These are only three of many retellings of the Tam Lin myth. The story itself is powerful, yet difficult to recreate for younger readers, given the powerful sensuality of the imagery. Perhaps that is why these examples seem less than what I want them to be… I will continue to seek out other retellings, and add my reviews to this page as I find them…
Fire and Hemlock (1985), by Diana Wynne Jones
As a retelling of the tale of Tam Lin, Fire and Hemlock falls short. There is not enough magic in the first two-thirds of the novel to create a prescience of where the tale is going. Like Polly, we do not follow the hints that are laid out for us, even if we know the original. The balance between realism and fantasy is amiss, and we are too focused on Polly’s disastrous home life to enjoy her growing acquaintance with eh magical realm (in fact, this could have been stronger for her, as well as the reader). In the end, the magic surfaces and carries us on a wave of narrative power, but the backstory has not been powerfully enough built to support the finale, and we flounder through what seems to be based on a mythological tale, but does not hang together logically within Jones’s own creation. There is such potential here, but I feel it is not realized… This comes nowhere near the imaginative genius of the Chrestomanci series.
Tam Lin: A Ballad Retold (1990), by Jane Yolen
Retold by Jane Yolen; illustrated by Charles Mikolaycak. While this is an illustrated text, it is a fine example of a modern author using traditional oral narrative style to retell a poetic ballad. This version is simplified and sanitized such that there is no mention of sexual relations, only love (excepting perhaps the child that appears at the end of the illustrations…).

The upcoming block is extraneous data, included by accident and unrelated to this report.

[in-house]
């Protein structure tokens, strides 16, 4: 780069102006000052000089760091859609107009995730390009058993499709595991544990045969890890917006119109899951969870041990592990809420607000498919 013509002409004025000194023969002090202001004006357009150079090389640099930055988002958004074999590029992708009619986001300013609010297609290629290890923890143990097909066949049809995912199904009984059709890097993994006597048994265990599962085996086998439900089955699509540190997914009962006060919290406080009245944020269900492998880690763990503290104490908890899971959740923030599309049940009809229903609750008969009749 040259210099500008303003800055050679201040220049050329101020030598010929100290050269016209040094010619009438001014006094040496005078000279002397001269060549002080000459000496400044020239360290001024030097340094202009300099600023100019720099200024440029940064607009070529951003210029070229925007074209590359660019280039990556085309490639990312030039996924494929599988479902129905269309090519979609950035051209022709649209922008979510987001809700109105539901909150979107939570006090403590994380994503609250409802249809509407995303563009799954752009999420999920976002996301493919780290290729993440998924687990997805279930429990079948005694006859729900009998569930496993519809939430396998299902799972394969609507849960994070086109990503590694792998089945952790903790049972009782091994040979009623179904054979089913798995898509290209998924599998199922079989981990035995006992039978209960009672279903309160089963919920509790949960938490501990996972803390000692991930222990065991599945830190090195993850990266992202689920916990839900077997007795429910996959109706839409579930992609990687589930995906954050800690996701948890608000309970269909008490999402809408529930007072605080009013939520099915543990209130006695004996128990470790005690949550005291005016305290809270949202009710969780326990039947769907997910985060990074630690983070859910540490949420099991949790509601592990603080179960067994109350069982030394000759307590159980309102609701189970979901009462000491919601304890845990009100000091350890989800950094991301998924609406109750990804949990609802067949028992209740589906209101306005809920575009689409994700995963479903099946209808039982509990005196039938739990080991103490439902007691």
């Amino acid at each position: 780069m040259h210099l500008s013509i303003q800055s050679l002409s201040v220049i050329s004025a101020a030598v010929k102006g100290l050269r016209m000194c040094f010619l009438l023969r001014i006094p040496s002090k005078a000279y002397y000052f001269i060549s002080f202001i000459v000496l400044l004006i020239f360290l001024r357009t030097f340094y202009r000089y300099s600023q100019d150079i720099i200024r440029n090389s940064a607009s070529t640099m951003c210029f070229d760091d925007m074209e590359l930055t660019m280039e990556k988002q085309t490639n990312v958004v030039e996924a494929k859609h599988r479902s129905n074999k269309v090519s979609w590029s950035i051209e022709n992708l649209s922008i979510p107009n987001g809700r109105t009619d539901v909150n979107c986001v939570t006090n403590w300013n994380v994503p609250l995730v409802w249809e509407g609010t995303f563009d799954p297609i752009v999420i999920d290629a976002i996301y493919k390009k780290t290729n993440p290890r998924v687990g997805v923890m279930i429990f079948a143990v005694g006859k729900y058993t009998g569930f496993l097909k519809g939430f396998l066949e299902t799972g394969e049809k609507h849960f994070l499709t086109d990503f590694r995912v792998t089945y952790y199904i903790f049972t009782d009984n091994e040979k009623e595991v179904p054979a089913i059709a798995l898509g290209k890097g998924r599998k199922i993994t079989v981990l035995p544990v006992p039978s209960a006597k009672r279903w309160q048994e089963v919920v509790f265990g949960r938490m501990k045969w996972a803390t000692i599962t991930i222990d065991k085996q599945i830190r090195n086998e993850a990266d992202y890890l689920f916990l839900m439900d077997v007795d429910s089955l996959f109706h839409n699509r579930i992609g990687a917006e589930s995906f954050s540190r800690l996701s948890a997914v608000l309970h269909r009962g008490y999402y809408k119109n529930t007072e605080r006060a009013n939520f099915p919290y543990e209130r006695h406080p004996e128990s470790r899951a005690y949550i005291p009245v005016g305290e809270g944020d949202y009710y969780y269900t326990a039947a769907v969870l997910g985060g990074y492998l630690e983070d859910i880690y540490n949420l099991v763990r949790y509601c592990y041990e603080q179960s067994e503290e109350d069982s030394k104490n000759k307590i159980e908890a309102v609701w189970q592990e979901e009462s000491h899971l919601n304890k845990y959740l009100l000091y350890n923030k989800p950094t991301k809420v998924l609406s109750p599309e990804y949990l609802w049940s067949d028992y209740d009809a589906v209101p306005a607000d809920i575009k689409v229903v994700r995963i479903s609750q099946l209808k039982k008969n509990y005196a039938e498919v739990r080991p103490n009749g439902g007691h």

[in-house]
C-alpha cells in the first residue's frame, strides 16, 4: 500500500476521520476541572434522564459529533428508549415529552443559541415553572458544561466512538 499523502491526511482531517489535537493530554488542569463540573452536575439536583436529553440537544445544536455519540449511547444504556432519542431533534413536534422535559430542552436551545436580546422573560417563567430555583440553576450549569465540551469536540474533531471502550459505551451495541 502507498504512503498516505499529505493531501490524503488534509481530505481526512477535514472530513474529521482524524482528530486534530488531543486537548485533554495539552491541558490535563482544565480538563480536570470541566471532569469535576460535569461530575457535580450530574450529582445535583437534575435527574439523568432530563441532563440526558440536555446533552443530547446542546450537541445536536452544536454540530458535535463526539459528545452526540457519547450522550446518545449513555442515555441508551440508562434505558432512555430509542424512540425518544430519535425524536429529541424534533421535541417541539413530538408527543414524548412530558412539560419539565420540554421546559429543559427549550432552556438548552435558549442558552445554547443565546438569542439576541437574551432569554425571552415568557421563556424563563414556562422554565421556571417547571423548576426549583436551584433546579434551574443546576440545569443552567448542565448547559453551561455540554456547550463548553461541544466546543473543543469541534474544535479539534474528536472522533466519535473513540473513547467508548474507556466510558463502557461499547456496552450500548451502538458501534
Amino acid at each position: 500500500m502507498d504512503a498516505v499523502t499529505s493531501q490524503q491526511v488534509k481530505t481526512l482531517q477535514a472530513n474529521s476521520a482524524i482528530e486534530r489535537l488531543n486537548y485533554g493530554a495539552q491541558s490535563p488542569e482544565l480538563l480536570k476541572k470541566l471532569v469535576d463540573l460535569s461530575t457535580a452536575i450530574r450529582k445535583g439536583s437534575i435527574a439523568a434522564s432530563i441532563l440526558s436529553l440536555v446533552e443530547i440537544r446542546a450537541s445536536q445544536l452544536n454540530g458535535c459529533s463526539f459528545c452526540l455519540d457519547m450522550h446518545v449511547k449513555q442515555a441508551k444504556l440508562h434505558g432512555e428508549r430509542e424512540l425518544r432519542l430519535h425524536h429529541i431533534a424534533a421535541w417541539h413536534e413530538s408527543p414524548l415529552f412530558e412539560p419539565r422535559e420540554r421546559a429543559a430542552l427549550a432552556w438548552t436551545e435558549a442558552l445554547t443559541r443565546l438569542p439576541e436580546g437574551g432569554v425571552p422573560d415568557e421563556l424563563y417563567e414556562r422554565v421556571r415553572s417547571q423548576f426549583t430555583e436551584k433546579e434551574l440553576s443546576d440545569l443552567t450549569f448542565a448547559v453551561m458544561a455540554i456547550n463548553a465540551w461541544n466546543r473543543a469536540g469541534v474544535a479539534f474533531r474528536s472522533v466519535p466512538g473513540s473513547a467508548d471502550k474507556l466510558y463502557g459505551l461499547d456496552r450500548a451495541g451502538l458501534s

The illustrations in this version are fabulous; they augment the story, showing the brightness of the colours and the magic of the space.
Tam Lin (1991), by Susan Cooper
Retold by Susan Cooper; illustrated by Warwick Hutton. While I love Susan Cooper’s writing, for the most part, this retelling of the Tam Lin story is inferior to Jane Yolen’s 1990 retelling. Rather than creating a tale seeped in the magic of faërie and moonlight, as Yolen has done, Cooper has written a story for younger children, with Margaret as a headstrong, disobedient girl, rather than the proud, willful but capable Jennet of Yolen’s tale. The requisite plot elements are both retained and removed from the original to recast it for younger readers (no mention of sex, although Tam Lin promises Margaret a baby at the end), but the narrative style is that of a modern picture book, rather than a simplified oral narrative. Read Yolen’s!